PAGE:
I would argue that the biggest safety issue in Namibia is transportation. There is a very lackadaisical attitude when it comes to driving, and most major roads, even highways, are single-lane each direction with no divider in between. You hear about terrible car accidents daily. With that said, Peace Corps has pretty strict rules in place to keep us safe when it comes to transport, especially since hiking (hitchhiking, but paying for the ride) is the most common way volunteers travel around Namibia.
Q: Do you find your work rewarding?
So far, yes! Right now, I’m still in my three-month integration stage which means I haven’t dived head-first into work yet. This stage is more about meeting people, assessing the needs of my center and community, and identifying resources that could benefit any future projects. But I do think my site is in need of and is very deserving of some extra help, so I’m happy to be there.
A common misconception of becoming a Peace Corps Volunteer is that you’re going to join and change the world. In most (read: all) cases, that’s not true. Success is often found in small victories. And many times, your service will end before the impact is truly felt. I think that so long as I improve the lives of a handful of individuals, focus on sustainable projects, get the opportunity to educate Americans about the culture in Namibia and vice versa, I’ll feel like the work I’m doing here is rewarding.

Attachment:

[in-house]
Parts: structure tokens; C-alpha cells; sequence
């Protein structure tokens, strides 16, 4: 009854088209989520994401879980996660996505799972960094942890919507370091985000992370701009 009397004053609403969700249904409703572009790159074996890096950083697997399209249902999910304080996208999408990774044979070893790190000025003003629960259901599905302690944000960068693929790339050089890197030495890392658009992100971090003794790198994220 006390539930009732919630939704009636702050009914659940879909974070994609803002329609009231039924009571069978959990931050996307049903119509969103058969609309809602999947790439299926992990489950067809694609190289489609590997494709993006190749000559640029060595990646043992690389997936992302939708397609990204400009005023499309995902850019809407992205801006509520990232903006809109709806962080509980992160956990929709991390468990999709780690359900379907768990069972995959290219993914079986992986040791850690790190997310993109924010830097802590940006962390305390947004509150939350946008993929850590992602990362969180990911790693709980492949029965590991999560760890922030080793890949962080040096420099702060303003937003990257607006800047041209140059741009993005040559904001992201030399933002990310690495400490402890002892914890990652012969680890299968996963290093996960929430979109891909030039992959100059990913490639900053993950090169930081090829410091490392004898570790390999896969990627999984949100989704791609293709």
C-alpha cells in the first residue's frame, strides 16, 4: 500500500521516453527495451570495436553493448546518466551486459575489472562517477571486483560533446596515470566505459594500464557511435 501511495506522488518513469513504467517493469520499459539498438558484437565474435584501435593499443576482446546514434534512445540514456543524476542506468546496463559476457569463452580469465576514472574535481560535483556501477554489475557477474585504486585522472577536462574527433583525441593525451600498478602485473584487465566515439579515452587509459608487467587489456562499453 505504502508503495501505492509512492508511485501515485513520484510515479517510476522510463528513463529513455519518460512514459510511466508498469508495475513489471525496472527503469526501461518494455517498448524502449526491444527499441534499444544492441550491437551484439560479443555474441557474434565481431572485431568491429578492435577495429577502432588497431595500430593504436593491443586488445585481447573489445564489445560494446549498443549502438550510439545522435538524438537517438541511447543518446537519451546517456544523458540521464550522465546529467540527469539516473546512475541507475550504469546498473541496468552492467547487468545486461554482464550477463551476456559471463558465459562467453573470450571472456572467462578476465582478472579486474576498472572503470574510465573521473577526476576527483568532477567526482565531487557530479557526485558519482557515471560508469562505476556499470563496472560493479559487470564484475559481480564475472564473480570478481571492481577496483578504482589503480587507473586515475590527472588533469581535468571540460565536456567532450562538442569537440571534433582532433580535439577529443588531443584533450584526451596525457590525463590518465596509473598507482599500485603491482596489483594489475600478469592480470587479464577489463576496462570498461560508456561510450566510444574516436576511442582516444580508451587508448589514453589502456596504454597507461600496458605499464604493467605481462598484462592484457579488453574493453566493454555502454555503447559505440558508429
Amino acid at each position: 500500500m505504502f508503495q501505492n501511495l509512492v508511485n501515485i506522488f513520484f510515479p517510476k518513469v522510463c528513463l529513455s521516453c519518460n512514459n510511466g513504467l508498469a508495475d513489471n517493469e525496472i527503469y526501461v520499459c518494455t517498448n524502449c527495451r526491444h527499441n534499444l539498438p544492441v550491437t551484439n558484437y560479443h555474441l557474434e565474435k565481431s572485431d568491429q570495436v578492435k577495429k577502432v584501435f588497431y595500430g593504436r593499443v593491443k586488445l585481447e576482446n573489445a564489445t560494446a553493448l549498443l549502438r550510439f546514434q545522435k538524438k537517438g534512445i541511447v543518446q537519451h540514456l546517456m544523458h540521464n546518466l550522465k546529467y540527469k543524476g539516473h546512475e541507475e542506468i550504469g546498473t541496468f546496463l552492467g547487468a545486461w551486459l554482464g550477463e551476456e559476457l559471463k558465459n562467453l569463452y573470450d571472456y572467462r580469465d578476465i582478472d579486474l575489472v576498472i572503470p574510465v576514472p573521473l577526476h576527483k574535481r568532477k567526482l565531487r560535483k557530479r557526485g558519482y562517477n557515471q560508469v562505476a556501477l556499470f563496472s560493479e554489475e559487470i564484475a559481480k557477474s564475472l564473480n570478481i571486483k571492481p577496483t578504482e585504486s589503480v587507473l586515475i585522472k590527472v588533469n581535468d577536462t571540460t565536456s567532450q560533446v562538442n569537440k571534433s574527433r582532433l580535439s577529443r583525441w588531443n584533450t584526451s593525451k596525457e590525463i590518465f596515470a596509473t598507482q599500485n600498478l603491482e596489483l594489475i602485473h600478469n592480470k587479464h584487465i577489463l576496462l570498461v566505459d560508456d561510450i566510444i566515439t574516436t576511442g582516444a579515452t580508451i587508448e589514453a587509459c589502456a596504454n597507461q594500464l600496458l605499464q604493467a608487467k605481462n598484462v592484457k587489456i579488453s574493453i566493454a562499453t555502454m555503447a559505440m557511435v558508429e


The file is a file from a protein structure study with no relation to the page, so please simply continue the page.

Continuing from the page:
Q: How many people live in your town?
The population is 30,000 based on a 2011 census. Population numbers aren’t updated often because it’s hard to account for all of the village-dwellers on the outskirts of towns.
While 30,000 is considered a pretty small town in the US, I would consider Ondangwa a medium-sized town in Namibia. Remember that Namibia is the 2nd least densely populated country in the world with just 2.5 million people.
Q: Do you get to see your other Peace Corp mates any time soon?
I get to see other volunteers all the time! Like I said, people pass through all the time to get back to their villages. I’ve ended up hosting quite a bit too because sometimes volunteers can’t get back to their village before dark.
In September, my group (Group 45) will get together for a week of ReConnect. Along with PC Staff-led sessions, we get to share what we’ve been doing at site and talk about the potential projects we’ve identified. We also have our second language proficiency test, which I’m probably definitely not prepared for yet (oops). And really, it’s just a big reunion because our group is so spread out across the country. Our furthest two volunteers are just over 2,000 km from each other.